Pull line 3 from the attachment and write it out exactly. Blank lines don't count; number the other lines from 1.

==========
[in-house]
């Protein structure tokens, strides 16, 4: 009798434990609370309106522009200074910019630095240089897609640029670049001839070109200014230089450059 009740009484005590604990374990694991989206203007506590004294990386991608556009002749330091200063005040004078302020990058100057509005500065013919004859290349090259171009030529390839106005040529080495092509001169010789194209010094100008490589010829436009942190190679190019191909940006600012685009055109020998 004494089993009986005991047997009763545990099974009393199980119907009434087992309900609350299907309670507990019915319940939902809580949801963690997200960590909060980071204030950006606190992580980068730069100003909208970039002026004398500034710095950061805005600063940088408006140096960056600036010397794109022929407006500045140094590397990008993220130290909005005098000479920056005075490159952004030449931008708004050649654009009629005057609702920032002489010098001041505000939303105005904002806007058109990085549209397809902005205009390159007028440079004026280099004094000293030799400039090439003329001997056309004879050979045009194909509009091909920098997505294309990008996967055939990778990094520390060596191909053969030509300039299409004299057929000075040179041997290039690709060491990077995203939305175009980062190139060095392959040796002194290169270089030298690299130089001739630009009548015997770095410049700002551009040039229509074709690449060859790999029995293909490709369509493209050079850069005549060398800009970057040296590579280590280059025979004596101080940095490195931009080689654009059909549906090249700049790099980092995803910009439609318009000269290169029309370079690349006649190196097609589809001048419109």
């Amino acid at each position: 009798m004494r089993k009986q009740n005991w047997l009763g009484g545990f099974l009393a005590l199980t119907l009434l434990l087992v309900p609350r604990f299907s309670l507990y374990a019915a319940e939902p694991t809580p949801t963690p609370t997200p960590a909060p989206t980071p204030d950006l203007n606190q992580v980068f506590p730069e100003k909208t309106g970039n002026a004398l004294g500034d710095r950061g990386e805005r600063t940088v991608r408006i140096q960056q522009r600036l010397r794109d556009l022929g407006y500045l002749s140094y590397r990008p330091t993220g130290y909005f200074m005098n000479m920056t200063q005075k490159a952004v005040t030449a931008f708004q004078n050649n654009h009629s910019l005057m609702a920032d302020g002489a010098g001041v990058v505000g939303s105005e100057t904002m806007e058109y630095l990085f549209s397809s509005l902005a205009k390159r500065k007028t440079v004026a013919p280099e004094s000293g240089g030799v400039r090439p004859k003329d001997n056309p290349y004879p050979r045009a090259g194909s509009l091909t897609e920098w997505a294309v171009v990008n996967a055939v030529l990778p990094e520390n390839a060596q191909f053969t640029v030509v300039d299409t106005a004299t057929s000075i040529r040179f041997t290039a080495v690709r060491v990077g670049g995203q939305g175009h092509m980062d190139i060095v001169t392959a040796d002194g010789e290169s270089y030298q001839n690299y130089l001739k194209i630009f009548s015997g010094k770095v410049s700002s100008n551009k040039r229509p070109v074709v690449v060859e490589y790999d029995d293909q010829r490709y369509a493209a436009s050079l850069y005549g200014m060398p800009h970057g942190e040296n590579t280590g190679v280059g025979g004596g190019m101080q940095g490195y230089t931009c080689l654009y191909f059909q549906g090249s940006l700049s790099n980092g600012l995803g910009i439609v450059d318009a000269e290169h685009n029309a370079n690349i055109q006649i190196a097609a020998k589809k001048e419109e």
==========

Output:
């Amino acid at each position: 009798m004494r089993k009986q009740n005991w047997l009763g009484g545990f099974l009393a005590l199980t119907l009434l434990l087992v309900p609350r604990f299907s309670l507990y374990a019915a319940e939902p694991t809580p949801t963690p609370t997200p960590a909060p989206t980071p204030d950006l203007n606190q992580v980068f506590p730069e100003k909208t309106g970039n002026a004398l004294g500034d710095r950061g990386e805005r600063t940088v991608r408006i140096q960056q522009r600036l010397r794109d556009l022929g407006y500045l002749s140094y590397r990008p330091t993220g130290y909005f200074m005098n000479m920056t200063q005075k490159a952004v005040t030449a931008f708004q004078n050649n654009h009629s910019l005057m609702a920032d302020g002489a010098g001041v990058v505000g939303s105005e100057t904002m806007e058109y630095l990085f549209s397809s509005l902005a205009k390159r500065k007028t440079v004026a013919p280099e004094s000293g240089g030799v400039r090439p004859k003329d001997n056309p290349y004879p050979r045009a090259g194909s509009l091909t897609e920098w997505a294309v171009v990008n996967a055939v030529l990778p990094e520390n390839a060596q191909f053969t640029v030509v300039d299409t106005a004299t057929s000075i040529r040179f041997t290039a080495v690709r060491v990077g670049g995203q939305g175009h092509m980062d190139i060095v001169t392959a040796d002194g010789e290169s270089y030298q001839n690299y130089l001739k194209i630009f009548s015997g010094k770095v410049s700002s100008n551009k040039r229509p070109v074709v690449v060859e490589y790999d029995d293909q010829r490709y369509a493209a436009s050079l850069y005549g200014m060398p800009h970057g942190e040296n590579t280590g190679v280059g025979g004596g190019m101080q940095g490195y230089t931009c080689l654009y191909f059909q549906g090249s940006l700049s790099n980092g600012l995803g910009i439609v450059d318009a000269e290169h685009n029309a370079n690349i055109q006649i190196a097609a020998k589809k001048e419109e």